The average small business owner works 54 hours a week, the equivalent of an eight-day workweek for most salaried workers, finds a new report by the Canadian Federation of Independent Business (CFIB).
Those who say they work more hours because of labour shortages clock in even more, about 59 hours a week, 20 of which are spent compensating for staffing challenges. That means they spend 34% of their 59-hour workweek making up for lack of employees.
“This is a lot of time that business owners could spend on other priorities such as growing their business or looking into government programs. But the impacts can also be felt outside of work. Many owners who work more hours don’t have time for family and friends, and it can affect their mental health and wellbeing,” said Laure-Anna Bomal, CFIB economist and co-author of the report.
The number of small businesses impacted by labour shortages has increased from 55% in November 2021 to 59% in September 2022, according to CFIB’s research. All provinces report that more than half of businesses are impacted, with Quebec (66%), Saskatchewan (62%) and Manitoba (62%) being the most affected by staffing challenges.
Labour shortages primarily affect the number of work hours: among businesses experiencing labour shortages, almost three-quarters (73%) reported the owners had to work more hours and 54% reported their employees had to work more hours to make up for being short-staffed. Nearly half of affected businesses also had to turn down sales and contracts (48%) or decrease their service offerings (47%).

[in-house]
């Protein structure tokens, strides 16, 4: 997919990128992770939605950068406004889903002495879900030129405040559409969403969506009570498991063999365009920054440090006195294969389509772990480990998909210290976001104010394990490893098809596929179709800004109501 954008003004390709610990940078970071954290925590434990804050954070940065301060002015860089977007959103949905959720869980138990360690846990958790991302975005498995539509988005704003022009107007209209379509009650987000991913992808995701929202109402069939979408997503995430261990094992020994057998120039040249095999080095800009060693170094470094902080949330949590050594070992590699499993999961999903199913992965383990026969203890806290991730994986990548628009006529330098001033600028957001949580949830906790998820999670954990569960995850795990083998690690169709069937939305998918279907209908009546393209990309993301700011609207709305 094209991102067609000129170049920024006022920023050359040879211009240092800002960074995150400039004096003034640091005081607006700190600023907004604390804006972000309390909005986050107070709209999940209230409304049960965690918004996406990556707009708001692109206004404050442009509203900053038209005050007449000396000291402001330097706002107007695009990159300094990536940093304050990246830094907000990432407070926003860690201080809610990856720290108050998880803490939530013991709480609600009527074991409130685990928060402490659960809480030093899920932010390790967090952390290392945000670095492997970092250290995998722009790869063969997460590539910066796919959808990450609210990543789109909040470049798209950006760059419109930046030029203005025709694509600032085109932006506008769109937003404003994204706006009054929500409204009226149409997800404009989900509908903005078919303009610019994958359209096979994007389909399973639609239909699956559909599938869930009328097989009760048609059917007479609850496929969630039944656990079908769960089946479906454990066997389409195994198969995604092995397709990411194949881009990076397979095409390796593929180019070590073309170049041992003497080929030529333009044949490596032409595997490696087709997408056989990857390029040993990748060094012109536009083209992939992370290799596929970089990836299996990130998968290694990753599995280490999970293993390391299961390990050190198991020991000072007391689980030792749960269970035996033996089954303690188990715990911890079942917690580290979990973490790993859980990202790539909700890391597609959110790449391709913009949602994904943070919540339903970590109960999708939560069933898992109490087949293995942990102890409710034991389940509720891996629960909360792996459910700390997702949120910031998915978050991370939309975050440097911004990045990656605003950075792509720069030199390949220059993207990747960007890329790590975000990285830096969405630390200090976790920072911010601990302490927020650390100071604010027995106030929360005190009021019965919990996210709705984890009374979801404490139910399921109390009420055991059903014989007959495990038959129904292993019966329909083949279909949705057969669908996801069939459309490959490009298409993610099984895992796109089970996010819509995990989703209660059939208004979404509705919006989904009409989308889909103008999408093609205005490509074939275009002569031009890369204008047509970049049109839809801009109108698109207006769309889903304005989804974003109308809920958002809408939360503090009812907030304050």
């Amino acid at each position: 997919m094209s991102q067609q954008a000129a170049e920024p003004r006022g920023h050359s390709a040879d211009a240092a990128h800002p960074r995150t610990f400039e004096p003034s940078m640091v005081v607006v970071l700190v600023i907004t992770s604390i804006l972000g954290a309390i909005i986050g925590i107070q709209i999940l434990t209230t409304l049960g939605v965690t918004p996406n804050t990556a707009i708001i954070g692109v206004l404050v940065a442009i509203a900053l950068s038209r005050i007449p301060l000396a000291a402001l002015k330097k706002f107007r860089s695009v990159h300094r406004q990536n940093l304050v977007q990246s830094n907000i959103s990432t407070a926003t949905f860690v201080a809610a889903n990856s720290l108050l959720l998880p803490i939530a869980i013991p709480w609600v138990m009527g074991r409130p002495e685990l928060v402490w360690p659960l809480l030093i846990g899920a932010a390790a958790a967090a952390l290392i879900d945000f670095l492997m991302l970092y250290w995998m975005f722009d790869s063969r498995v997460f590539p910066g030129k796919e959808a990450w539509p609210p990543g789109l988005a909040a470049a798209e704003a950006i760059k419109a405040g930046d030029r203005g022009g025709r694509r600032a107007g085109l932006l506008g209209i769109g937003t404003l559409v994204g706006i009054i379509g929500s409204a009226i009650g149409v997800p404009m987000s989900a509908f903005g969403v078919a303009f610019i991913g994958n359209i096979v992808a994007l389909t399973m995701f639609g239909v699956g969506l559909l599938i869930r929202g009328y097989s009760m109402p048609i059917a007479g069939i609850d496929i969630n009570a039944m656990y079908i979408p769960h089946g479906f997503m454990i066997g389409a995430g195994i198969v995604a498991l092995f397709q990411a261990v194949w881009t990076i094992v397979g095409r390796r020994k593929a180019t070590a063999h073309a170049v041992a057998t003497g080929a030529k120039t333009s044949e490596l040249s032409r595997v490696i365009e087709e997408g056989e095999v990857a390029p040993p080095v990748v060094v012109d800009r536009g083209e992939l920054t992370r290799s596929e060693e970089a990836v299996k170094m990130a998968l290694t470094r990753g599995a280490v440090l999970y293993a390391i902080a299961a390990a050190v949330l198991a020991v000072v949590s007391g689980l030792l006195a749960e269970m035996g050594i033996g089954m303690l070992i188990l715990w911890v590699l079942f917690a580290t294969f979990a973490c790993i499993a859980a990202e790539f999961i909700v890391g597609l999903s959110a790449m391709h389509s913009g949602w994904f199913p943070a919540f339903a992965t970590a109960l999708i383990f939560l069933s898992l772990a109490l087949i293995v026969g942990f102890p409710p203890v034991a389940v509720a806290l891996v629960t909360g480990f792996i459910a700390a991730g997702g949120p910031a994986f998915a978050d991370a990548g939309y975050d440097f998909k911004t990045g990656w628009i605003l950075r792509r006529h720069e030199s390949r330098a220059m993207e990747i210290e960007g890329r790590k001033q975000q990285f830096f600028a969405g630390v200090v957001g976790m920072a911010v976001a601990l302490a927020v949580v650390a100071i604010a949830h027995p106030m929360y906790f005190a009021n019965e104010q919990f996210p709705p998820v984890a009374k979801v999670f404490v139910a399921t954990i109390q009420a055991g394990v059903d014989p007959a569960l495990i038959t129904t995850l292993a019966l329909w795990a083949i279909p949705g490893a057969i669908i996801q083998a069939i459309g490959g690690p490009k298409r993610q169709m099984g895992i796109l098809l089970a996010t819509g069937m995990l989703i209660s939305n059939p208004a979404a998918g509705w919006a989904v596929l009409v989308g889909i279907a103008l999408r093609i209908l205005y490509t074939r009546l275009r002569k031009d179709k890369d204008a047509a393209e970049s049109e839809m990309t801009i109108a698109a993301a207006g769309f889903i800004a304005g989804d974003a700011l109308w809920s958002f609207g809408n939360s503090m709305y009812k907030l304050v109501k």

“Instead of being captains who keep their ships on course, short-staffed business owners are having to paddle just to stay afloat,” added François Vincent, CFIB’s vice-president. “Long hours and overtime can also negatively affect employees, adding to a low morale in the workplace.”
Among the sectors, the difference is even more striking. The share of affected owners working more hours is highest in the hospitality (84%) and agriculture (82%) sectors.
“With Canada’s aging population, the shortages will get worse if our labour market approach does not change. There isn’t one-size-fits-all solution, but governments can help by implementing targeted measures such as reducing the tax burden that will allow them to invest in employee’s compensation, training, and automation. Additionally, streamlining immigration processes is key to finding the talent that small businesses can’t find right now. Finally, red tape reduction is a strategic way for governments to act to give back time to our entrepreneurs,” Vincent concluded.
Read The 8-Day Workweek report for more details.
The Canadian Federation of Independent Business (CFIB) is Canada’s largest association of small and medium-sized businesses with 97,000 members across every industry and region. CFIB is dedicated to increasing business owners’ chances of success by driving policy change at all levels of government, providing expert advice and tools, and negotiating exclusive savings. Learn more at cfib.ca.
SOURCE Canadian Federation of Independent Business